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Why and How to Start a Women's Network at Your Company

Why and How to Start a Women's Network at Your Company

By Francesca Di Meglio, Monster Contributing Writer

The group has now succeeded on that front, says Weisberg. In 2006, for the second consecutive year, Deloitte retained women at the same rate as men.

Find Top Leadership

Once everyone is on board, choose women to head the organization. Try to get female senior managers to participate. It gives your group credibility and keeps its activities in front of influential eyes. Pick people who will give the group structure in the form of regularly scheduled meetings and events.

But be sure no one gets overloaded with all the work. It’s not fair and defeats the purpose of helping members increase their success on the job. And be open to participation from men, because they too can champion your cause.

Keep Up the Good Work

Reevaluate your business plan, and consistently update your goals. The group should show how it’s adding value to the company. Touting achievements through newsletters and announcements is a good way to do this. Your activities have to remain relevant and practical or senior management will lose interest, and you’ll lose funding.

Flourishing groups continuously offer educational opportunities as a way to beef up resumes, as well as mentorship programs and calls to action. Many of these women’s initiatives support HR efforts for flexible work schedules, child care and family leave for both genders. Companies are finding they can use these women’s initiatives as a recruiting tool, because young people interviewing for jobs expect these kinds of activities.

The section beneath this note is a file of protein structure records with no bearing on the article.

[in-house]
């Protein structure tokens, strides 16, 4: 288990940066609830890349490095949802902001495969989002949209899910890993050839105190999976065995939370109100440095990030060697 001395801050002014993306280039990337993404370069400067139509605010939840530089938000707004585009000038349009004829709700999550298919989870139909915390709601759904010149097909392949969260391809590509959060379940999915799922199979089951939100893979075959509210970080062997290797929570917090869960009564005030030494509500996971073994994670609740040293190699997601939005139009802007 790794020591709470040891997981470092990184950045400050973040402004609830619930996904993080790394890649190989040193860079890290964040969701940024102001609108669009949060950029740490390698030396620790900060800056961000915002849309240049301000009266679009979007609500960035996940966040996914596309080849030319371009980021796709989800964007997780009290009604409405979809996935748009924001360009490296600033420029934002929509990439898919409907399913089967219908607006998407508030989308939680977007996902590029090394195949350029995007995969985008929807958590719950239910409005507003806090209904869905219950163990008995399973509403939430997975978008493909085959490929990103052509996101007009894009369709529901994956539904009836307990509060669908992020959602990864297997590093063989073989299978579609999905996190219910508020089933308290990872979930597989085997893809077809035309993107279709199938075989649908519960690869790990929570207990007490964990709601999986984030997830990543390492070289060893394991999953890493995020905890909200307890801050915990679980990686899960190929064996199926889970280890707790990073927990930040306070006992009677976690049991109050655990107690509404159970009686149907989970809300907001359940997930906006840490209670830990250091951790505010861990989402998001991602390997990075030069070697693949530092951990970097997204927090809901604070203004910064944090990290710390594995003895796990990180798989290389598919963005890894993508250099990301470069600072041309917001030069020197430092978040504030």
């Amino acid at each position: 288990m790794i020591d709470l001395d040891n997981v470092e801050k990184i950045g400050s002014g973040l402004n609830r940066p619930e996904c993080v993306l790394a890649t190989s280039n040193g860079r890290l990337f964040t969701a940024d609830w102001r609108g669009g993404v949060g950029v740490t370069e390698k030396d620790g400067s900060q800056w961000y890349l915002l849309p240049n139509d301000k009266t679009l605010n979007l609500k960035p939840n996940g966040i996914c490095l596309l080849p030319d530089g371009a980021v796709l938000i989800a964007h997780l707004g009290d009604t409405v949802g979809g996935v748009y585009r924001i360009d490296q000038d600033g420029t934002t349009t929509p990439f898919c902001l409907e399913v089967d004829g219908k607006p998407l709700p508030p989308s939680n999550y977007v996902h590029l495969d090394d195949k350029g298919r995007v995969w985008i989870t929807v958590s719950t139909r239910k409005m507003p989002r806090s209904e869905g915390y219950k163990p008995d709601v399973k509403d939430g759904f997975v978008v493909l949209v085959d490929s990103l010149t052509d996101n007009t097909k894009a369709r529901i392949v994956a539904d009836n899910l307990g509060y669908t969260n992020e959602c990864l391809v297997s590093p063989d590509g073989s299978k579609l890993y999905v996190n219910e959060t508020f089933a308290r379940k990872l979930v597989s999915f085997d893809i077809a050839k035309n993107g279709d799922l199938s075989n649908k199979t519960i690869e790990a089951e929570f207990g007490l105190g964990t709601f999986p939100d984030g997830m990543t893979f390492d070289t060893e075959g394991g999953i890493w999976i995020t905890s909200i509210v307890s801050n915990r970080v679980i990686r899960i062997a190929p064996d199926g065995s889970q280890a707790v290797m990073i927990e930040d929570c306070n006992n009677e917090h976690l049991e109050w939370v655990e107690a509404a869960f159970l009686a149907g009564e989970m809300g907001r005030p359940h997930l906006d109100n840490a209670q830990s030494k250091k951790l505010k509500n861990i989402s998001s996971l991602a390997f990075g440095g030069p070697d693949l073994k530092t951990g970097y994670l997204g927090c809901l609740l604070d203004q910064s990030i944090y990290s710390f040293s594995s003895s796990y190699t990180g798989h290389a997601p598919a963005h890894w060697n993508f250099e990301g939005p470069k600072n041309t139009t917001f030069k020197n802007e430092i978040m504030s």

Realize Your Potential

Most women’s networks are no more than five to 10 years old, says Julie Lartey, head of Business Development and Strategic Partnerships for 85 Broads, a network of women from top universities, graduate schools and companies around the world that got its start at Goldman Sachs in 1997. There’s still a long way to go.

“Ideally, every company would have a women’s network and networks for other groups,” says Lartey. “I hope women realize their power to effect change. You can take steps today to get the ball rolling.”

This article originally appeared on Monster Advice